I guess most Buddhists understand the concept of impermanence. However, what is a good way to keep this at the top of our mind such that it motivates us not to make the 千年计划, and focus on our own spiritual cultivation?
We tend to drift back into our daily routines after a while…
Yes, I agree we have to look at the positivity of the natural phenomenon - impermanence. I guess besides mindful of the fact that death can hit us any time, it’s also a reminder that we do what we can, when we can, with what we can without being overly focused on the results. If we were to know that the current breath that we draw in now would be our last, how will we treasure the present moment to do the best we can for ourselves and for the people around us?
My takeaway from Venerable’s talk is that Mindfulness of Death is not meant to be a frightening thing nor a pessimistic approach.
it is one that can drive us in our practice, thus it is a positive thing, an optimistic thinking
…that we have the chance to change while we are alive using the practice of Dharma.
The purpose of practicing “Mindfulness of Death” is to remind us that our current life does not last forever, and since as Buddhist we believe in rebirth, then we need to prepare ourselves for our next life and beyond.
This is like how we do financial planning. If we think about our old age and life after retirement when we have no income, we got to prepare for that by starting a savings plan now. If we do not think about our future, our old age, we will just spend all our money, and thus suffer the consequences in our old age.
Mindfulness of Death motivates us to do even longer term planning, beyond old age, death and into our future lives. Add the element of “impermanence” to it, and it will motivate us to start our preparations immediately without delay.
Perhaps for a start, whenever we do or review our retirement and financial planning, we should also think about “death and future life planning”.
I personally find it useful to ask myself whenever I am doing spiritual practice or attending class “Why am I doing this?”. My answer usually will lead me to “Mindfulness of death” and life after death.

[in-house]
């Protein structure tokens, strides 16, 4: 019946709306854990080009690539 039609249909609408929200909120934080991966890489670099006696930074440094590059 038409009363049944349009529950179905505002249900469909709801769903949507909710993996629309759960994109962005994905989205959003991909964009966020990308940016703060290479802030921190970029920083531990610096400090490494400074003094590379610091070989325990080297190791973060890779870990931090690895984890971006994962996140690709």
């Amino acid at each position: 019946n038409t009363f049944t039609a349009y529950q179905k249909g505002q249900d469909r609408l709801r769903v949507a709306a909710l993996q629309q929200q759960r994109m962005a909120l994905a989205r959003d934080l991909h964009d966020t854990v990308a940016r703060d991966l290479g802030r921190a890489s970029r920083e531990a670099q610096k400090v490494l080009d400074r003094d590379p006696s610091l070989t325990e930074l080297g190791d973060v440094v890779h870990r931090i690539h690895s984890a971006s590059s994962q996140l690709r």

Without thinking about death and beyond, sometimes it is really difficult to want to come for Dharma class or do spiritual practice when we are occupied by our daily routines and immediate concerns.
So thinking about death is especially useful when I find myself wanting to give up spiritual practice for some immediate short term enjoyment. Because if you really think about it, all the possessions and enjoyment of this life doesn’t prepare us at all for our future lives. The only tangible preparation is spiritual practice which sometimes may require us to give up some short-term enjoyment and benefits for longer term happiness.
I think most of us will not wish to think about what happens if we or our loved one get into a medical situation - like being admitted to hospital in an emergency case or needing to be warded in ICU (Intensive Care Unit).
But with the practice of “Mindfulness of Death” and impermanence in mind, it can be a good thing to prepare for such eventualities.
This video series by Channelnewsasia can help in that: Doctors of the children’s ICU: A rare peek inside their world
There are 5 episodes and I have watched the first episode.
Seeing how the patients and their family members cope with their brush with death is a sobering experience.
Also, a good chance to rejoice at the care and dedication of the doctors and nurses in the hospitals!
With “Mindfulness of death” firmly established, we can start observing our train of thoughts and work on being in control of our next thought.
Then, when death comes, it will be the same situation - death being the next thought after life.
This is what we should be practising.
A piece of advice from His Holiness the Dalai Lama:
Look at death as part of life, sooner or later it will come.
Now what’s important is while we are alive, our daily life should be meaningful.
Meaningful means, if possible, help others.
If not, at least restrain in harming others
sharing another article that I find gives a peek into one’s mental state when one is certain that death is coming:
I like this quote from the author:
What makes us change is when something is taken away from us that we feel entitled to. Our bodies are rented. This day is rented. Nothing will stay. And if we live from a mindset of “I am entitled to this,” “I deserve this,” at some point we get stuck trying to hold onto something that is not ours, that is no longer there, and have to change.
It feels to me quite aligned to Buddhist principles.